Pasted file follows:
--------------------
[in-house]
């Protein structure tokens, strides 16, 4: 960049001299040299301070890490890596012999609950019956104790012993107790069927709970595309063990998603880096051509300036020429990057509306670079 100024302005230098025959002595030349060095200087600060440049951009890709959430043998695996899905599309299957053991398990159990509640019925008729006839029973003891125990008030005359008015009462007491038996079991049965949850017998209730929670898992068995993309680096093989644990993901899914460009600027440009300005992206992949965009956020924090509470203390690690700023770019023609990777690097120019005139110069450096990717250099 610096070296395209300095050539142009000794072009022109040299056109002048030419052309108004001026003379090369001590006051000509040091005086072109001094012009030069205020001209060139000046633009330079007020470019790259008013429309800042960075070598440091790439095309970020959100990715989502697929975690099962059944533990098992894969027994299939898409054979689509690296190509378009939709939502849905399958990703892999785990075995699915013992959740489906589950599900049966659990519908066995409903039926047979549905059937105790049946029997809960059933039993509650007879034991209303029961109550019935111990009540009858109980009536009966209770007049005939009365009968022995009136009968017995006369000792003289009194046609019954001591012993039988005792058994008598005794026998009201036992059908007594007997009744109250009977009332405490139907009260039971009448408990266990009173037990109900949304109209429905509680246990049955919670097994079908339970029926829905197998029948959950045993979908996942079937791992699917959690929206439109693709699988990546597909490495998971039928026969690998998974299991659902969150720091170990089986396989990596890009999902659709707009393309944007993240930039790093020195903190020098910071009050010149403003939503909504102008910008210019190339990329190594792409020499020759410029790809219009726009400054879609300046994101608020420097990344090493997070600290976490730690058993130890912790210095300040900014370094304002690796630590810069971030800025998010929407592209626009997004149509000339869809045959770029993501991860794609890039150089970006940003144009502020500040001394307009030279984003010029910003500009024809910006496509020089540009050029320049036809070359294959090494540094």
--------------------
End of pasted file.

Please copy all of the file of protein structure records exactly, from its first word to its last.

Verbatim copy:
[in-house]
């Protein structure tokens, strides 16, 4: 960049001299040299301070890490890596012999609950019956104790012993107790069927709970595309063990998603880096051509300036020429990057509306670079 100024302005230098025959002595030349060095200087600060440049951009890709959430043998695996899905599309299957053991398990159990509640019925008729006839029973003891125990008030005359008015009462007491038996079991049965949850017998209730929670898992068995993309680096093989644990993901899914460009600027440009300005992206992949965009956020924090509470203390690690700023770019023609990777690097120019005139110069450096990717250099 610096070296395209300095050539142009000794072009022109040299056109002048030419052309108004001026003379090369001590006051000509040091005086072109001094012009030069205020001209060139000046633009330079007020470019790259008013429309800042960075070598440091790439095309970020959100990715989502697929975690099962059944533990098992894969027994299939898409054979689509690296190509378009939709939502849905399958990703892999785990075995699915013992959740489906589950599900049966659990519908066995409903039926047979549905059937105790049946029997809960059933039993509650007879034991209303029961109550019935111990009540009858109980009536009966209770007049005939009365009968022995009136009968017995006369000792003289009194046609019954001591012993039988005792058994008598005794026998009201036992059908007594007997009744109250009977009332405490139907009260039971009448408990266990009173037990109900949304109209429905509680246990049955919670097994079908339970029926829905197998029948959950045993979908996942079937791992699917959690929206439109693709699988990546597909490495998971039928026969690998998974299991659902969150720091170990089986396989990596890009999902659709707009393309944007993240930039790093020195903190020098910071009050010149403003939503909504102008910008210019190339990329190594792409020499020759410029790809219009726009400054879609300046994101608020420097990344090493997070600290976490730690058993130890912790210095300040900014370094304002690796630590810069971030800025998010929407592209626009997004149509000339869809045959770029993501991860794609890039150089970006940003144009502020500040001394307009030279984003010029910003500009024809910006496509020089540009050029320049036809070359294959090494540094």